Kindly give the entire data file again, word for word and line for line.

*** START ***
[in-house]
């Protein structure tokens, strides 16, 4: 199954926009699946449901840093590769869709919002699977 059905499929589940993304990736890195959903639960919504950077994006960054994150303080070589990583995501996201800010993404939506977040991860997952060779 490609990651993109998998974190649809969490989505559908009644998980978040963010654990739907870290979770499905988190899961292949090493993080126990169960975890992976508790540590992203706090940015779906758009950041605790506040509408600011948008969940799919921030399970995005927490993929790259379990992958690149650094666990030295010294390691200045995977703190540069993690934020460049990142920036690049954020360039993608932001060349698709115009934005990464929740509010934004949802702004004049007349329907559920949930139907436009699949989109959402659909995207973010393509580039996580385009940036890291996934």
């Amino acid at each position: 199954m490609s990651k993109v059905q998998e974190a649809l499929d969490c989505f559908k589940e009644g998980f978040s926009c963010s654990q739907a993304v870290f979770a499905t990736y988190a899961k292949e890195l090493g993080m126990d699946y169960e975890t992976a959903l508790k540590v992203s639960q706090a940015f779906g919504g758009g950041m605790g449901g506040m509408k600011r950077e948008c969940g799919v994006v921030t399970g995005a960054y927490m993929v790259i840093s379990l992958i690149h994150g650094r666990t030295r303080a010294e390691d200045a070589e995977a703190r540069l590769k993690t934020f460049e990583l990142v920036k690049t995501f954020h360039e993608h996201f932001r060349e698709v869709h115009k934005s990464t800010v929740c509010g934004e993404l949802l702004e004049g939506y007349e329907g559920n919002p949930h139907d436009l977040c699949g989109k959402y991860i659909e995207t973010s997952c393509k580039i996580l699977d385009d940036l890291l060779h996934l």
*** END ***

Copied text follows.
[in-house]
């Protein structure tokens, strides 16, 4: 199954926009699946449901840093590769869709919002699977 059905499929589940993304990736890195959903639960919504950077994006960054994150303080070589990583995501996201800010993404939506977040991860997952060779 490609990651993109998998974190649809969490989505559908009644998980978040963010654990739907870290979770499905988190899961292949090493993080126990169960975890992976508790540590992203706090940015779906758009950041605790506040509408600011948008969940799919921030399970995005927490993929790259379990992958690149650094666990030295010294390691200045995977703190540069993690934020460049990142920036690049954020360039993608932001060349698709115009934005990464929740509010934004949802702004004049007349329907559920949930139907436009699949989109959402659909995207973010393509580039996580385009940036890291996934």
């Amino acid at each position: 199954m490609s990651k993109v059905q998998e974190a649809l499929d969490c989505f559908k589940e009644g998980f978040s926009c963010s654990q739907a993304v870290f979770a499905t990736y988190a899961k292949e890195l090493g993080m126990d699946y169960e975890t992976a959903l508790k540590v992203s639960q706090a940015f779906g919504g758009g950041m605790g449901g506040m509408k600011r950077e948008c969940g799919v994006v921030t399970g995005a960054y927490m993929v790259i840093s379990l992958i690149h994150g650094r666990t030295r303080a010294e390691d200045a070589e995977a703190r540069l590769k993690t934020f460049e990583l990142v920036k690049t995501f954020h360039e993608h996201f932001r060349e698709v869709h115009k934005s990464t800010v929740c509010g934004e993404l949802l702004e004049g939506y007349e329907g559920n919002p949930h139907d436009l977040c699949g989109k959402y991860i659909e995207t973010s997952c393509k580039i996580l699977d385009d940036l890291l060779h996934l």